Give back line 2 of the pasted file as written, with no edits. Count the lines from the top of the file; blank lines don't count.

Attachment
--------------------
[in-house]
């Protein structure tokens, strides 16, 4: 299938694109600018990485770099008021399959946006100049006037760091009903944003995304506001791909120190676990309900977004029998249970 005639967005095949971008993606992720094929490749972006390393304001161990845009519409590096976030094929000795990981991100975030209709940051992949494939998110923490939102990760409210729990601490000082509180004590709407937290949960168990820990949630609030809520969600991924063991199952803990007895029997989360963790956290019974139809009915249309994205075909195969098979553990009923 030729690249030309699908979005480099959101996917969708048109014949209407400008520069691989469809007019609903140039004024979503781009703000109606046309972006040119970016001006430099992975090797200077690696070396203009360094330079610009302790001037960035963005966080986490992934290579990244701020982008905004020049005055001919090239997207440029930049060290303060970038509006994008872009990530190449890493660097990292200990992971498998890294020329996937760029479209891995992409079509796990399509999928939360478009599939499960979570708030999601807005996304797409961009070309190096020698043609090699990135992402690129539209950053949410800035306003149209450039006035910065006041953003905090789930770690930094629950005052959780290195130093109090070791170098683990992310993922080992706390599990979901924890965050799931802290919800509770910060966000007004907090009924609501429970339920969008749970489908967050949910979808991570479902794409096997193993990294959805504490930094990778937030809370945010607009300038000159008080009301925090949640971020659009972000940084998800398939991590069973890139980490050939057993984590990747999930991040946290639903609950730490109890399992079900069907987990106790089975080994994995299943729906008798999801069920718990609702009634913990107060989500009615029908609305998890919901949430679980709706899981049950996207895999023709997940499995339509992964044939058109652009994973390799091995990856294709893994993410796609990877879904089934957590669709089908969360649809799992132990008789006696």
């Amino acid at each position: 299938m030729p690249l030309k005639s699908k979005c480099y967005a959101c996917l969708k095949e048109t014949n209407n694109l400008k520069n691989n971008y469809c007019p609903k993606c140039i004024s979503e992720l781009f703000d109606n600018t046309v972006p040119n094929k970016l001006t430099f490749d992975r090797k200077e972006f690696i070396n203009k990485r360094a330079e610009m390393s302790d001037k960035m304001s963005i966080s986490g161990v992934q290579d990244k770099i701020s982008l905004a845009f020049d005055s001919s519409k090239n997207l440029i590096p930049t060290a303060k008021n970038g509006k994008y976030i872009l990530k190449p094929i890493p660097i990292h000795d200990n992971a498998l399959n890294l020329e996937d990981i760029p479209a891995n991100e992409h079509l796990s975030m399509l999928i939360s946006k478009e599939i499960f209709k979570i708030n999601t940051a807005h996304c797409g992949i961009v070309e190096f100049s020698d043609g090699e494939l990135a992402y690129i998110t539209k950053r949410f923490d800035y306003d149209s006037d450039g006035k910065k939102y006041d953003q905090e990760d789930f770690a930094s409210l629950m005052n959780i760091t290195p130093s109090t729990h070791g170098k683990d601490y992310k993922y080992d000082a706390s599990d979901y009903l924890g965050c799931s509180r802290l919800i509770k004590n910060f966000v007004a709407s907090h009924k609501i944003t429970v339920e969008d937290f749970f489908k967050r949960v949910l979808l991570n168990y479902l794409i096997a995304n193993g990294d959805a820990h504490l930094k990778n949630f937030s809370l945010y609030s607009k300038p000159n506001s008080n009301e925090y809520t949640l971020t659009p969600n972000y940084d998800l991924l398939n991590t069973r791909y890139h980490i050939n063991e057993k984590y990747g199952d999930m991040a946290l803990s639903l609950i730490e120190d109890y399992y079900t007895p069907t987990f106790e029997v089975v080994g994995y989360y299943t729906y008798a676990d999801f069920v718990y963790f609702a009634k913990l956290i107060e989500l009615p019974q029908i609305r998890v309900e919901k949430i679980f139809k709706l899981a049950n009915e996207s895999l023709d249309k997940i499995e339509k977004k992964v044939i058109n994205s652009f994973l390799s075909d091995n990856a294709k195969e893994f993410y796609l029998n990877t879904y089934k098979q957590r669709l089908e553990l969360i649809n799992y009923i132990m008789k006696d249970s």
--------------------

């Protein structure tokens, strides 16, 4: 299938694109600018990485770099008021399959946006100049006037760091009903944003995304506001791909120190676990309900977004029998249970 005639967005095949971008993606992720094929490749972006390393304001161990845009519409590096976030094929000795990981991100975030209709940051992949494939998110923490939102990760409210729990601490000082509180004590709407937290949960168990820990949630609030809520969600991924063991199952803990007895029997989360963790956290019974139809009915249309994205075909195969098979553990009923 030729690249030309699908979005480099959101996917969708048109014949209407400008520069691989469809007019609903140039004024979503781009703000109606046309972006040119970016001006430099992975090797200077690696070396203009360094330079610009302790001037960035963005966080986490992934290579990244701020982008905004020049005055001919090239997207440029930049060290303060970038509006994008872009990530190449890493660097990292200990992971498998890294020329996937760029479209891995992409079509796990399509999928939360478009599939499960979570708030999601807005996304797409961009070309190096020698043609090699990135992402690129539209950053949410800035306003149209450039006035910065006041953003905090789930770690930094629950005052959780290195130093109090070791170098683990992310993922080992706390599990979901924890965050799931802290919800509770910060966000007004907090009924609501429970339920969008749970489908967050949910979808991570479902794409096997193993990294959805504490930094990778937030809370945010607009300038000159008080009301925090949640971020659009972000940084998800398939991590069973890139980490050939057993984590990747999930991040946290639903609950730490109890399992079900069907987990106790089975080994994995299943729906008798999801069920718990609702009634913990107060989500009615029908609305998890919901949430679980709706899981049950996207895999023709997940499995339509992964044939058109652009994973390799091995990856294709893994993410796609990877879904089934957590669709089908969360649809799992132990008789006696």